In contrast, optical-based ultrasound detection offers distinct advantages in tackling the above-mentioned limitations [12, 13]. A variety of optical-based ultrasound detectors being developed have shown promise in greatly improving the detection sensitivity over a wide frequency range. Examples of optical-based ultrasound detector include free space optics-based sensors [14,15,16,17], prism-based sensors [18,19,20], and optical fiber-based sensors [21,22,23,24,25]. By exploiting the strong optical resonance, the integrated photonic devices, including silicon-on-insulator resonators with Bragg gratings [26, 27] and polymer micro-ring resonators (MRRs) [28,29,30,31], further reduced the sensing area to be comparable or even smaller than the subjecting acoustic wavelength. Among them, the polymer MRR has been proven to be the most versatile choice. Being optimized over more than a decade by multiple research groups, it provides the high sensitivity with high quality factor (Q-factor) of ~ 105, a broad detection frequency range up to 250 MHz, a small detection area with a size less than 80 μm in diameter, and the highly desirable optical transparency. Collectively, it successfully pushes the normalized detection limit to 1.8 × 10− 3 mPa mm2/Hz1/2, which represents more than one order of magnitude improvement than all other ultrasound detectors, as reported in the recent review article [13]. Its unique capabilities have since enabled a wide range of novel PA imaging systems: its broad detection bandwidth has thus enabled isometric multimodal photoacoustic microscope (PAM) [32], and its optical transparency and miniature form-factor has granted the development of PA endoscope [33] and smart cranial window for longitudinal in vivo PAM imaging [34]. More recently, its miniaturized form-factor and high sensitivity allowed the development of deep-tissue high-frequency 3D PACT with a large FOV [35].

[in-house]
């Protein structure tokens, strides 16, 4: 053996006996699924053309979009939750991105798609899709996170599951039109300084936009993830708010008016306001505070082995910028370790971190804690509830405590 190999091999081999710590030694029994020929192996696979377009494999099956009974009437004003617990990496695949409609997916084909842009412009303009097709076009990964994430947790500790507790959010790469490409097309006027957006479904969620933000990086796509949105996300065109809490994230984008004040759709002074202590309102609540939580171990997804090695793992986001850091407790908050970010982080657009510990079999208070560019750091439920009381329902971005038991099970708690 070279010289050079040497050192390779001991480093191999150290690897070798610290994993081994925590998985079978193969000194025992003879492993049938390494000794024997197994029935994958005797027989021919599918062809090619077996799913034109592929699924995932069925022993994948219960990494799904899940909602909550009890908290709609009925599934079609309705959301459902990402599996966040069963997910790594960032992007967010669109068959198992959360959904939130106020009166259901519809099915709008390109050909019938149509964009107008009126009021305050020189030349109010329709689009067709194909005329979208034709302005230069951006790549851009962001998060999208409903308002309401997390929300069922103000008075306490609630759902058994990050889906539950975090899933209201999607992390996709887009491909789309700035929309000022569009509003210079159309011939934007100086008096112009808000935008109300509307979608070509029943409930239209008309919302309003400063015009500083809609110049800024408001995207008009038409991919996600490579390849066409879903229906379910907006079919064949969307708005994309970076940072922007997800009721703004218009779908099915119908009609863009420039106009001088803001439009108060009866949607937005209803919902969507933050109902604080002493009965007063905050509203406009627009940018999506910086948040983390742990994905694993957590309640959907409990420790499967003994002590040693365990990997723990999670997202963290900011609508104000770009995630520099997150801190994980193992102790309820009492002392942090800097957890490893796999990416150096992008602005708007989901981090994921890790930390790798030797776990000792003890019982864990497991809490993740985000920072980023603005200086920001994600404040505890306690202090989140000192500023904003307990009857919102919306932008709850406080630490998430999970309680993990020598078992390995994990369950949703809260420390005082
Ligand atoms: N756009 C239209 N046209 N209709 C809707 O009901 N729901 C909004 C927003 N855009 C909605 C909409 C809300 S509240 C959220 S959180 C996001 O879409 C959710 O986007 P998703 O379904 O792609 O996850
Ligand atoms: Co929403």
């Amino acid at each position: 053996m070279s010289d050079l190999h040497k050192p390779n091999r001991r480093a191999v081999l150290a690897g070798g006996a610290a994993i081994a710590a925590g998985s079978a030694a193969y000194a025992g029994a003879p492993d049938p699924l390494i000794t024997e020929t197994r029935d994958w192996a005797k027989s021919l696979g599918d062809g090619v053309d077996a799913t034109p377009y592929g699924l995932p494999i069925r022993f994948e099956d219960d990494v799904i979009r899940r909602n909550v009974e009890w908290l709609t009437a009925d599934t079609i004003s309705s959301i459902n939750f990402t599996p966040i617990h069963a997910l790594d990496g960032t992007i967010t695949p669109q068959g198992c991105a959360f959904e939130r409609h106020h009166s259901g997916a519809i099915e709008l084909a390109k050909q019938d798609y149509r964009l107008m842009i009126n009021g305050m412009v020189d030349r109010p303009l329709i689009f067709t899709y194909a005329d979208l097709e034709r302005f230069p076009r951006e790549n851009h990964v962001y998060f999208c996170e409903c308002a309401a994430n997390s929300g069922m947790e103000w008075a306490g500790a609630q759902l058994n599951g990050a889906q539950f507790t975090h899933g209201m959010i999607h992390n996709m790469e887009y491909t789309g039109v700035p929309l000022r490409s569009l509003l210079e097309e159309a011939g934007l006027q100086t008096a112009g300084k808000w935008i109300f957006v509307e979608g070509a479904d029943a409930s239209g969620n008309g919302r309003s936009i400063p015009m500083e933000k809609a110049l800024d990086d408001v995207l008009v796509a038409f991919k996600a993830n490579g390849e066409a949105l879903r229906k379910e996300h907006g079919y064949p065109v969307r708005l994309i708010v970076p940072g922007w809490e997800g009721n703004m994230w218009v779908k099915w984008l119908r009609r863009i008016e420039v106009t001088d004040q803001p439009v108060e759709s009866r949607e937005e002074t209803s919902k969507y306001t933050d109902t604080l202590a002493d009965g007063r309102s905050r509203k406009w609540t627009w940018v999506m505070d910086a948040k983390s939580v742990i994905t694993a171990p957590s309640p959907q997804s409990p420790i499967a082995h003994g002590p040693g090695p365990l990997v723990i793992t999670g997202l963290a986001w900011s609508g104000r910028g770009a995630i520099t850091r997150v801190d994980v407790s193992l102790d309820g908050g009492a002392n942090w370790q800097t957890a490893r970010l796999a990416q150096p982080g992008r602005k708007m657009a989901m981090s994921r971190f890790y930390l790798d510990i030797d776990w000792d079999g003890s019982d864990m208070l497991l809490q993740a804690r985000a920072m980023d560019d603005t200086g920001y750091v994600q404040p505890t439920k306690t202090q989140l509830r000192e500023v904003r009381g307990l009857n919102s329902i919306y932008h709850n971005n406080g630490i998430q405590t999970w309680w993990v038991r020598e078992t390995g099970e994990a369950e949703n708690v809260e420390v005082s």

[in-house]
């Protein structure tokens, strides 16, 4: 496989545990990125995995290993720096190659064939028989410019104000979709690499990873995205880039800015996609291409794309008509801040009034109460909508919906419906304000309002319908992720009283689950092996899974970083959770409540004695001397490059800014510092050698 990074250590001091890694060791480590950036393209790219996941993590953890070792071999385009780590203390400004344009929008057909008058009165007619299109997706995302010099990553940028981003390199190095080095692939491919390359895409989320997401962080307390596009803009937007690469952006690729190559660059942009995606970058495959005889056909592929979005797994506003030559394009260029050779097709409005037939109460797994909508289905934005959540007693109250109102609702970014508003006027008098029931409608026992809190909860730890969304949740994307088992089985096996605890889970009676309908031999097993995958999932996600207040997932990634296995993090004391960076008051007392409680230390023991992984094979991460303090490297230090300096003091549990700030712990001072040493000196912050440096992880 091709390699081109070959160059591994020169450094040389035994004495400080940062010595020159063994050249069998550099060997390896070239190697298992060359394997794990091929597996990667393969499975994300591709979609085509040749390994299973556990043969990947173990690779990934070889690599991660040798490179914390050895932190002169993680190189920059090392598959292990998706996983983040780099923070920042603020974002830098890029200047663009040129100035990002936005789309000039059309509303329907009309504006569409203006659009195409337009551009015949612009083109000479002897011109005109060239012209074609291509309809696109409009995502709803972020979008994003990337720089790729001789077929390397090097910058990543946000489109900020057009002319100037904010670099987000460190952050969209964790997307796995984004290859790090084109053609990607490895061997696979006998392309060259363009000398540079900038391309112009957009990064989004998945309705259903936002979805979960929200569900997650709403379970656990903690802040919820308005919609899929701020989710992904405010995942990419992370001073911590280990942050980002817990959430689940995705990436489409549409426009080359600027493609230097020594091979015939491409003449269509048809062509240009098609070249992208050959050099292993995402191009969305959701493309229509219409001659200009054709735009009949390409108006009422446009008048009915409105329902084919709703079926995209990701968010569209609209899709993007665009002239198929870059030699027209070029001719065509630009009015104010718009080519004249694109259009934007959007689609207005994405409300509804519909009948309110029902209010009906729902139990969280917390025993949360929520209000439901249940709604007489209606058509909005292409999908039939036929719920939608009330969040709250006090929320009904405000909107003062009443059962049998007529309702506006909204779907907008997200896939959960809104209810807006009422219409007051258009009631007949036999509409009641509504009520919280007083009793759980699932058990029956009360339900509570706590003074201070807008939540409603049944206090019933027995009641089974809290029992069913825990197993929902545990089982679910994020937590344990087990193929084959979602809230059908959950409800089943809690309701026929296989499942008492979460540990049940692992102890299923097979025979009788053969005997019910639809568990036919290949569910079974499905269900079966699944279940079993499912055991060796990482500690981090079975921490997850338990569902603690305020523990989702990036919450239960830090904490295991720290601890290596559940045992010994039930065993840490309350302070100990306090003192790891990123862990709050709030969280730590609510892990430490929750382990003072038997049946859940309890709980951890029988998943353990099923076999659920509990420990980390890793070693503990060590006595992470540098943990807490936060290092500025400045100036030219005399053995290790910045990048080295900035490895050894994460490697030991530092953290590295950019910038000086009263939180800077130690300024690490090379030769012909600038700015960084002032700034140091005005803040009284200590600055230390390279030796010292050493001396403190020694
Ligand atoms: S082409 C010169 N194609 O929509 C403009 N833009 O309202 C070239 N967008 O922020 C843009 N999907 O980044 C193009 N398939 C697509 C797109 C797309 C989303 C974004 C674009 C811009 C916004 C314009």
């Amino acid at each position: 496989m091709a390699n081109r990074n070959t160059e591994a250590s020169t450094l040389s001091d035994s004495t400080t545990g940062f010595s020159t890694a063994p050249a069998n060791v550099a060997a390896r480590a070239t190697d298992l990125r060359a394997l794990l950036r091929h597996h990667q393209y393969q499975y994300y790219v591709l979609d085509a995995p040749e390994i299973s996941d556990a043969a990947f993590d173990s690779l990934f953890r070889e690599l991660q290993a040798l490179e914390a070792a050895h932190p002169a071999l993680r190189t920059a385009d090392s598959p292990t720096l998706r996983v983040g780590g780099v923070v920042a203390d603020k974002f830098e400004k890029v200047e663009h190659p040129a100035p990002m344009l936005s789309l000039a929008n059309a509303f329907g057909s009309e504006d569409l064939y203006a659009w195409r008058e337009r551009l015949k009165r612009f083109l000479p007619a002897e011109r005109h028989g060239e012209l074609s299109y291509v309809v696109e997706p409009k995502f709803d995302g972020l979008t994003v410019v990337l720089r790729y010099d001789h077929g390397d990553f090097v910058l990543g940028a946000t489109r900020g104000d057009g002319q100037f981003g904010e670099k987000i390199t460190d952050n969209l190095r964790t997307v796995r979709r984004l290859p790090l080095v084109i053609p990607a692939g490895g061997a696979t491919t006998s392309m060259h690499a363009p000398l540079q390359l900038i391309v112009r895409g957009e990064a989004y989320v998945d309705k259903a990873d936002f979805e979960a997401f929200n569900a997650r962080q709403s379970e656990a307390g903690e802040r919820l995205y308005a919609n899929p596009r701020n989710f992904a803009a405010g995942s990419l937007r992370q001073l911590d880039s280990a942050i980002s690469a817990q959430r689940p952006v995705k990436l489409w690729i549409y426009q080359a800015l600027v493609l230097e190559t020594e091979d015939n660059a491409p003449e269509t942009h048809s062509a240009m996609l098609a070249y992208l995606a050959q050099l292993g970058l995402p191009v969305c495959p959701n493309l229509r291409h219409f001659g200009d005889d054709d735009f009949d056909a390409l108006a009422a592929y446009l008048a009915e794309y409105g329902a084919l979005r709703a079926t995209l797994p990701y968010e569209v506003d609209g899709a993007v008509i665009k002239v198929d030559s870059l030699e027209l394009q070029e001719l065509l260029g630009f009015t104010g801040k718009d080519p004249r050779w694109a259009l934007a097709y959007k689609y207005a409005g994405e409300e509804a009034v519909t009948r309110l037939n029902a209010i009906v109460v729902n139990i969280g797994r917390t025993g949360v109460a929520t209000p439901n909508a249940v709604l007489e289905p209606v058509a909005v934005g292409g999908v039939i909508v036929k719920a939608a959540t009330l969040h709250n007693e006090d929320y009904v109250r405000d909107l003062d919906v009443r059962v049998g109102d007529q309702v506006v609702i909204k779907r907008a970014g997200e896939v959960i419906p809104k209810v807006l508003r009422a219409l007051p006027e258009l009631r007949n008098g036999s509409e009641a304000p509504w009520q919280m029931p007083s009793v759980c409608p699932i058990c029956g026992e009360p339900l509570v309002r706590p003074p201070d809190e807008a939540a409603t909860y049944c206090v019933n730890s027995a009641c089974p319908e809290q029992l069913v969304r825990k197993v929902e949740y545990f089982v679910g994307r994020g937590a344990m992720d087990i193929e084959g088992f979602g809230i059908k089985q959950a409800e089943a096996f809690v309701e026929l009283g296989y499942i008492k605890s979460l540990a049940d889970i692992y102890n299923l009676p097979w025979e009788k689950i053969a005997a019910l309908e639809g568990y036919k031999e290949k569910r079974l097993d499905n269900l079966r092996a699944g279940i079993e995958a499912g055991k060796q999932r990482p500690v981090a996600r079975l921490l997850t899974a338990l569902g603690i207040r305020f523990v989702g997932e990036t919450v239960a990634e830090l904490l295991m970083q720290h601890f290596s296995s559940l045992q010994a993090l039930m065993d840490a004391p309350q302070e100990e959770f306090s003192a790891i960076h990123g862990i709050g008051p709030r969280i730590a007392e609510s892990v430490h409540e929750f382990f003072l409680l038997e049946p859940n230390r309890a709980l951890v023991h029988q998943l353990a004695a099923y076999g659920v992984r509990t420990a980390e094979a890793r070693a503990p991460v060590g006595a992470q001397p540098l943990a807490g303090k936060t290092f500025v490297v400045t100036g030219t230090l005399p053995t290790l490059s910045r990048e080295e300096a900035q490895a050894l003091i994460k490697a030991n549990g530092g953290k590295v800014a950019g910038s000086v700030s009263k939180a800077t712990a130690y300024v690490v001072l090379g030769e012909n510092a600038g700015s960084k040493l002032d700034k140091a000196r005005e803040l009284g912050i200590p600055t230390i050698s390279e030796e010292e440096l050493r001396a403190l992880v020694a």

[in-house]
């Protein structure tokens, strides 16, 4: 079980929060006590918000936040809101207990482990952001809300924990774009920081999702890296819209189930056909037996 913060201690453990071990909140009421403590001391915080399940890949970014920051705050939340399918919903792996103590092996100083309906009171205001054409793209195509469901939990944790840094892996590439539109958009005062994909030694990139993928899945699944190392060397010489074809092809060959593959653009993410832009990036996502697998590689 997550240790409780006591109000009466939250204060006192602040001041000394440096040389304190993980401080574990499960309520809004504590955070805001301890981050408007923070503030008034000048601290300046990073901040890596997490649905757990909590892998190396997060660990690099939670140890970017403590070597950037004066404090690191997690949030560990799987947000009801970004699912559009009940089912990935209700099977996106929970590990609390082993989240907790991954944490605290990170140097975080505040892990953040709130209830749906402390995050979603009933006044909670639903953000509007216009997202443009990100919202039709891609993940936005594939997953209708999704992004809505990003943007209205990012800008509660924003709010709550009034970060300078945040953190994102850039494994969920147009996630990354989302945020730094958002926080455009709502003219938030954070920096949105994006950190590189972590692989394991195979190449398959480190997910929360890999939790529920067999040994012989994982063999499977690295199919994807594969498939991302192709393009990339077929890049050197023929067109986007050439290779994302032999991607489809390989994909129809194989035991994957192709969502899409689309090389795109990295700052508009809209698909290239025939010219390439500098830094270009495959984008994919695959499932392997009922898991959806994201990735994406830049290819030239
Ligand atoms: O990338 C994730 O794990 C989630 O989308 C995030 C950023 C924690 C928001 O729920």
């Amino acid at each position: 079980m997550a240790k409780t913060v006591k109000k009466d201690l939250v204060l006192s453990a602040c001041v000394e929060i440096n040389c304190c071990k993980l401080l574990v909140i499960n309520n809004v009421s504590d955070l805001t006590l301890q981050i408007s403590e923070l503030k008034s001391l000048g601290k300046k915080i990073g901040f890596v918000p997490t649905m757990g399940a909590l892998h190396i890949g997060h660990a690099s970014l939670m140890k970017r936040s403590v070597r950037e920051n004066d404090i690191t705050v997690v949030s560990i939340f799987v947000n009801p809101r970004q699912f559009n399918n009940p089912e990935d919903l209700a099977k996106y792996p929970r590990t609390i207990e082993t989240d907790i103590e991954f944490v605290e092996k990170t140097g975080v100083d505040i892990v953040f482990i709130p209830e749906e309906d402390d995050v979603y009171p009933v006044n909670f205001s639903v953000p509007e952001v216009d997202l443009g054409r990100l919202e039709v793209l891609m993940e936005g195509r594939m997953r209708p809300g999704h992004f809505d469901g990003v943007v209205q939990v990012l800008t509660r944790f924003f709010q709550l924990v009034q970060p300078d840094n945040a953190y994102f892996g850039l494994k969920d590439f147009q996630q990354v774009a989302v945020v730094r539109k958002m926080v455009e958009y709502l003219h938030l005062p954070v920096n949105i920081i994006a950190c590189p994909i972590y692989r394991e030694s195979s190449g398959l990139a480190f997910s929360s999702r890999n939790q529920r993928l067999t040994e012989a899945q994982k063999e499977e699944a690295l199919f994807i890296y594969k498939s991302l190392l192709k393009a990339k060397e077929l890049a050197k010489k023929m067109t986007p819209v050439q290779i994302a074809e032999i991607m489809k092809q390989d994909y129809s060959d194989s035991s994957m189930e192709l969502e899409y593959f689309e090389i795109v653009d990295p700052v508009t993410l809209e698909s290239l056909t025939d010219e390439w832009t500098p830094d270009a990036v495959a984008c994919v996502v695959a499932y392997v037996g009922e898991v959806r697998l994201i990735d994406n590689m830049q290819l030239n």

This manuscript aims to provide a comprehensive review on the development of MRR-based ultrasound detectors from the prospective of nano-fabricated integrated photonic devices. We categorize the demonstrated MRR devices based on the associated nanofabrication processes, including maskless lithography, nanoimprint lithography (NIL), and soft nanoimprint lithography (sNIL). The inherent trade-off between process flexibility, scalability, device performance, and their representative applications for PA imaging are compared and analyzed. We hope this review article will provide a practical guideline for researchers to identify the suitable MRR ultrasound detector configurations and the associated nanofabrication process for their PA imaging experiments.

2 Working principle of MRR for PA detection